"Appreciate the Game" is a pretty lame slogan, admittedly.
It also has to be. The unvarnished bravado of "All In" doesn't go down as easily when its placed alongside with multiple instances of pressing and cascading failure, and an off-season spent cooling heels and waiting for a new window.
So they opted for the banal and mundane, "Hey you like baseball, don't you?"-type of refrain, and apparently the players appreciate it. Or Matt Thornton does.
"There’s nothing better than playing above the standards of what the media thinks we’re going to do," Thornton said. "You’re under the radar, and everyone thinks we’re going to go out and stink the place up. But we got a lot of guys with a lot of pride around here, and a lot of good veterans and play the game the right way.”
"Silencing the haters" is a pretty frequently cited motivation factor for athletes. It's to the degree that it seems no one ever reads a season preview, sees the team they play for listed as something other than #1 and thinks "Well, they're doing the best they can to weigh the probabilities. Can't fault them for that". Apparently there's "nothing better" than achievements brought on by spite, even though the players sounded comfortable enough in the opposite role last season.
Thornton is on the surface trumpeting the wonders of playing without pressure. For a guy accused of choking away his shot at the closer role, on a team with Adam Dunn--the target of many lazy "he can only play well for crap teams" arguments and certainly flopped in his first chance disprove, Alex Rios (for whom questions about his makeup cross national borders), and Gordan Beckham--a confessed press-aholic, this could be an accidental case in point. I tend to lean away from the tired narratives out of instinct, but the realities of the issues of the latter two players on the list make it just a bit harder to dismiss the possibility that something is up with the others as well.
But even if Thornton's words indicated a preference for lower stakes, that would still be an oversimplification of the situation. Any statement on 2012 right now is a reaction to 2011, which pretty much every player on this roster experienced to some degree. The only players who didn't, are either low-level reserves, or spare bullpen arms that we weren't like to hear from anyway. Thus it's likely every player statement on the approach to this season is coming with the hindsight of 2011's mixture of high expectations, high tension and chilly clubhouse relations.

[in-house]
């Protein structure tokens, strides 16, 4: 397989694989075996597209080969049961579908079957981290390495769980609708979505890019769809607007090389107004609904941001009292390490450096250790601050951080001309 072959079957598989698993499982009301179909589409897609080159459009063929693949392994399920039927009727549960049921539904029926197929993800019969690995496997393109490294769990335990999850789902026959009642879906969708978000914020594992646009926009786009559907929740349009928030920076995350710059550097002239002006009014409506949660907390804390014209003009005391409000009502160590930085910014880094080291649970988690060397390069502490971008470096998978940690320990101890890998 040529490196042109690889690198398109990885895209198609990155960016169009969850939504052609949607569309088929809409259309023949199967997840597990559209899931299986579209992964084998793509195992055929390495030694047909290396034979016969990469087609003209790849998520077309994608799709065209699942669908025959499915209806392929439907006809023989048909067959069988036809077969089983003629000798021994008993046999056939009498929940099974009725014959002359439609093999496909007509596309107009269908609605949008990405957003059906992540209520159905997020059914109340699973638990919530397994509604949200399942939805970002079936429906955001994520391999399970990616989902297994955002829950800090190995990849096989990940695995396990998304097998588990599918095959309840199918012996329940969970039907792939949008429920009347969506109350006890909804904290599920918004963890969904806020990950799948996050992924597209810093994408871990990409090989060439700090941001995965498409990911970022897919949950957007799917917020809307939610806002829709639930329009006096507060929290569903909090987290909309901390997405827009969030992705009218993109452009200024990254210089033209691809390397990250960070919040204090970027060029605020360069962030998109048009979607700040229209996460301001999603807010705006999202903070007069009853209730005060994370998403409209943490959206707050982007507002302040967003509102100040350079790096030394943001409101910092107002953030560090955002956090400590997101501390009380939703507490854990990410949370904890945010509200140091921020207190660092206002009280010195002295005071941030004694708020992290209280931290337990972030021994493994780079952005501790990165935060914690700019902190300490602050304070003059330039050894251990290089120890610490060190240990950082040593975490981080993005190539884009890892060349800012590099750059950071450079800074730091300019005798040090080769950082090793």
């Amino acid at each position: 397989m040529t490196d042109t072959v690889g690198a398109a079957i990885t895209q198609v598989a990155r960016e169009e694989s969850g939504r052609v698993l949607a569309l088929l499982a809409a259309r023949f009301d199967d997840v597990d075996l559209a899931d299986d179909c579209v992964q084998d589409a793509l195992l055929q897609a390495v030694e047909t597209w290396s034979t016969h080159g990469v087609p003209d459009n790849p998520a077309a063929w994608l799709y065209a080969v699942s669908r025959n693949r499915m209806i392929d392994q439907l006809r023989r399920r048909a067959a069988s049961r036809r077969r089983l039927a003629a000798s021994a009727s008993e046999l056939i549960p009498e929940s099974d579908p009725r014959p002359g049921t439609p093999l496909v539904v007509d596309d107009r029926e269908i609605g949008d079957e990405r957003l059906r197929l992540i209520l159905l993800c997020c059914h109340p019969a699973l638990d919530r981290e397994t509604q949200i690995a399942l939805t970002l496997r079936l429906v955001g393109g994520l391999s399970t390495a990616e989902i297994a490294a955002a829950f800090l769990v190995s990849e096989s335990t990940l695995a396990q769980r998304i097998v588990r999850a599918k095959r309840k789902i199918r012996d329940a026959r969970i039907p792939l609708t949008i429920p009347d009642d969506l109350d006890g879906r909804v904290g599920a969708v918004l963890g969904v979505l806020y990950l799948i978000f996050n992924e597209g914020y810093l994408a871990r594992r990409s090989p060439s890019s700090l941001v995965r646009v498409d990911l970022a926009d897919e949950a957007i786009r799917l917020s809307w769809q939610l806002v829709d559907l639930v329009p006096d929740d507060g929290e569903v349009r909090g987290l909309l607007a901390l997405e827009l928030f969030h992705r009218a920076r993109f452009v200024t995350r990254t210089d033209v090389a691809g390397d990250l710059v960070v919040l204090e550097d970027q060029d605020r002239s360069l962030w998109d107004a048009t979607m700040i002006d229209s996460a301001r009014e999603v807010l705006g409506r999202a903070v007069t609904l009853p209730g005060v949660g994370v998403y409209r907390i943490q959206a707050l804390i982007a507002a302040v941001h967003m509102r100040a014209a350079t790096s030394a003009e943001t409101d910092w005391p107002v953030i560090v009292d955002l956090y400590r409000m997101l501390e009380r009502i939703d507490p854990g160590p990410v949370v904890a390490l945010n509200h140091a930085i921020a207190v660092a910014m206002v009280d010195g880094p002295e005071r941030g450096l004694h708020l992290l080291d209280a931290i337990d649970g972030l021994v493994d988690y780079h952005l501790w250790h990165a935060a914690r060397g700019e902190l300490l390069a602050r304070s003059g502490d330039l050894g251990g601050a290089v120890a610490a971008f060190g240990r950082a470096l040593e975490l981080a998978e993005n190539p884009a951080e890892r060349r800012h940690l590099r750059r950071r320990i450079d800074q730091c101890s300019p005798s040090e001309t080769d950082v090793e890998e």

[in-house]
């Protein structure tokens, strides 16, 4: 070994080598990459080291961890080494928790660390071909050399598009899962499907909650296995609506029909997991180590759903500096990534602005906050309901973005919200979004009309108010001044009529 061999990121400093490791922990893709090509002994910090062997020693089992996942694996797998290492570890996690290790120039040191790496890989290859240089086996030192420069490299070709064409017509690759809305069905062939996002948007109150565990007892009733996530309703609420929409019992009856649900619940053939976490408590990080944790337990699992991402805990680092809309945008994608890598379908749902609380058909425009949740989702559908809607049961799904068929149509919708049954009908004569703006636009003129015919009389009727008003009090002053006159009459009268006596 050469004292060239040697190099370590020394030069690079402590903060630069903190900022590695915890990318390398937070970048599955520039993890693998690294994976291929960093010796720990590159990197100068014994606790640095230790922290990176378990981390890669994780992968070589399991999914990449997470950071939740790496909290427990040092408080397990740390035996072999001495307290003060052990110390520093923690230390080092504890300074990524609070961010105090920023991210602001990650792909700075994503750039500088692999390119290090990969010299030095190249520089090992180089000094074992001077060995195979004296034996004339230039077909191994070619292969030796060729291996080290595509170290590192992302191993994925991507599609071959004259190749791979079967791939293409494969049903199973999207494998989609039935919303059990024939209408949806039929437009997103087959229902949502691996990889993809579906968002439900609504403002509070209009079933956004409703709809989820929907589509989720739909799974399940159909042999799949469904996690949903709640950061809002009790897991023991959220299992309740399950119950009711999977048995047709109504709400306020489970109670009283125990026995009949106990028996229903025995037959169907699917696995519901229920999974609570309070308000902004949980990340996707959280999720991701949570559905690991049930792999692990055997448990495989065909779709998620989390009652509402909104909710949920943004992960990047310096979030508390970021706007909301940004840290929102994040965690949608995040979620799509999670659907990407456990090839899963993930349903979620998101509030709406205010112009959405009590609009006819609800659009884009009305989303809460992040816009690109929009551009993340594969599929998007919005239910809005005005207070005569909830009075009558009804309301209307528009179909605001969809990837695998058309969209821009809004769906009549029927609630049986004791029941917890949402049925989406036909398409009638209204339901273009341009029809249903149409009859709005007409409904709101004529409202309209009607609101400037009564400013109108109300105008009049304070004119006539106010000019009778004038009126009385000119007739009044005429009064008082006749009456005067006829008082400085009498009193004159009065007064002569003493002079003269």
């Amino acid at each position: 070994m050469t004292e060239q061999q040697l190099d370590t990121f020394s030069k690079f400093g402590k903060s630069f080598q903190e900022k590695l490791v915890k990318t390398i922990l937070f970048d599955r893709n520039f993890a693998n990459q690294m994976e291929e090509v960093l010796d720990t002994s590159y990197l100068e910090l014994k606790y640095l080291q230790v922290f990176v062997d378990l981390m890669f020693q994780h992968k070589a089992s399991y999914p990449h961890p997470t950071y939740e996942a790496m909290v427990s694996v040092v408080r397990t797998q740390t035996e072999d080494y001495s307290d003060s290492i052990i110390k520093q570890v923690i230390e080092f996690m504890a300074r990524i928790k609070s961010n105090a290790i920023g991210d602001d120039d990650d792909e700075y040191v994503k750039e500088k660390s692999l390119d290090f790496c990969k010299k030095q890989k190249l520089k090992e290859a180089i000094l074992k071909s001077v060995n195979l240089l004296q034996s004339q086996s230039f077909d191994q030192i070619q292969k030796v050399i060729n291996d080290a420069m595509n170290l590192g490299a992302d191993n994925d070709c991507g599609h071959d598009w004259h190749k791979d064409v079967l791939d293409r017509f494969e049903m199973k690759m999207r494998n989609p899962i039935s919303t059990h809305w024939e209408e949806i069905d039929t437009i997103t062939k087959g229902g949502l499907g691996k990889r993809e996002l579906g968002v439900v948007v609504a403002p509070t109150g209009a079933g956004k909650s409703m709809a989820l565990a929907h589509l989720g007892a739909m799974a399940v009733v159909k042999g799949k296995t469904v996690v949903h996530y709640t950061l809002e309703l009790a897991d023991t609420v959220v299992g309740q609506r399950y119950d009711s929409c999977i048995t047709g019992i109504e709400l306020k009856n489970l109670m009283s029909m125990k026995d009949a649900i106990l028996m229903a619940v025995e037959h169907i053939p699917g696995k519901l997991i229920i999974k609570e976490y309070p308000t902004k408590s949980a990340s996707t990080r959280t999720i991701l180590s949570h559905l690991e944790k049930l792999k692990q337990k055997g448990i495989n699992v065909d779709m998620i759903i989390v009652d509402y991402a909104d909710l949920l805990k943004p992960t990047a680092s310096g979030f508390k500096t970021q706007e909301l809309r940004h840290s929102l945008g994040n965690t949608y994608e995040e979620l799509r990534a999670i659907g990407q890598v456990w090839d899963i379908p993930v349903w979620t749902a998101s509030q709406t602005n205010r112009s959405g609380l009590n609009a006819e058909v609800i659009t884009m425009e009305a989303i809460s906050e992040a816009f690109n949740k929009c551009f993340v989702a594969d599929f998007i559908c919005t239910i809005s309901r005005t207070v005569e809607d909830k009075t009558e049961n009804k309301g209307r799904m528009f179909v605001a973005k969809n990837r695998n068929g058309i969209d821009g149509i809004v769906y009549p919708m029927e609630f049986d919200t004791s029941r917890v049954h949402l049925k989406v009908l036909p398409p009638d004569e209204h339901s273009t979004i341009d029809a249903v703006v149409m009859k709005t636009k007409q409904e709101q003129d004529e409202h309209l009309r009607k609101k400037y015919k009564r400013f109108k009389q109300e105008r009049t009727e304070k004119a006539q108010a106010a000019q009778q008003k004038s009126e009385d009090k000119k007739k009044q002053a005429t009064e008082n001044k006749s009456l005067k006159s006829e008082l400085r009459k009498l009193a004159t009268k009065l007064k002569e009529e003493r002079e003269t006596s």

It stands to reason that everyone is entering this season with a newfound appreciation for a good working atmosphere, even if there's too much true talent decline for it to really matter. If embracing a lower bar to clear provides for a more functional state of affairs, it'll be worth it to reject the old status quo, even if it hints of larger problems.
After all, it's Spring Training, so it's probably better to put this on the shelf and return to later anyway.
Comparisons to the 2011 Diamondbacks are kind of eeeehhhhhhhh
Since that wasn't a fully-formed thought, here's an attack on another one of its kind. There's been a lot of allusions to the 2011 Diamonbacks worst-to-first ride as an example for the 2012 White Sox to follow and derive hope from. The initial impression is that this comparison wasn't really based on much more than that they both teams had bad previous years and underwhelming predictions for their future.
Running down the rosters, and the primary difference that jumps is age. 30 year-old Ryan Roberts was the oldest regular position on that D'backs squad player up until Stephen Drew''s ankle did something gross and Willie Bloomquist got forced in. Between Justin Upton, Gerardo Parra, Miguel Montero, the Arizona boasted a slate of youngsters who had gotten enough of a taste to have established a basic talent level (which lowered the projections for them), while still being young enough to breakout when healthy. They also threw money at their biggest problem from 2010 (the bullpen), and had a stud prospect in Paul Goldschmidt to plug in mid-year when the offense needed a boost. They weren't counting on past-their-prime veterans to turn around the forces of decline.
The White Sox have their own cadre of young breakout candidates, but Beckham is no Upton, and Viciedo, Morel, and Sale are a lot earlier on in their development. I would credit the Sox with a stronger rotation, and a cooler super-sub player (Lillibridge), though.
The Diamondbacks also got insanely healthy and productive years from the top 2 of their rotation, had a flash in the pan named Josh Collmenter, and pretty much went without a fifth starter all year without it blowing up on them. Having elite defense also helped, but they rode the luck dragon, and rode it hard. The White Sox will certainly succeed if they can do the same, but that wouldn't make them kindred spirits, just another team that wandered into a crazy run that no one could see coming.
That's always been possible though. If it wasn't, then the Sox would really have problems.
Filed under: Starting Pitching
Tags: Adam Dunn, Alex Rios, arizona diamondbacks, baseball, Brent Morel, Chris Sale, Dayan Viciedo, gerardo parra, Gordon Beckham, josh collmenter, justin upton, Matt Thornton, miguel montero, paul goldschmidt, Robin Ventura, ryan roberts, spring training, stephen drew, White Sox, willie bloomquist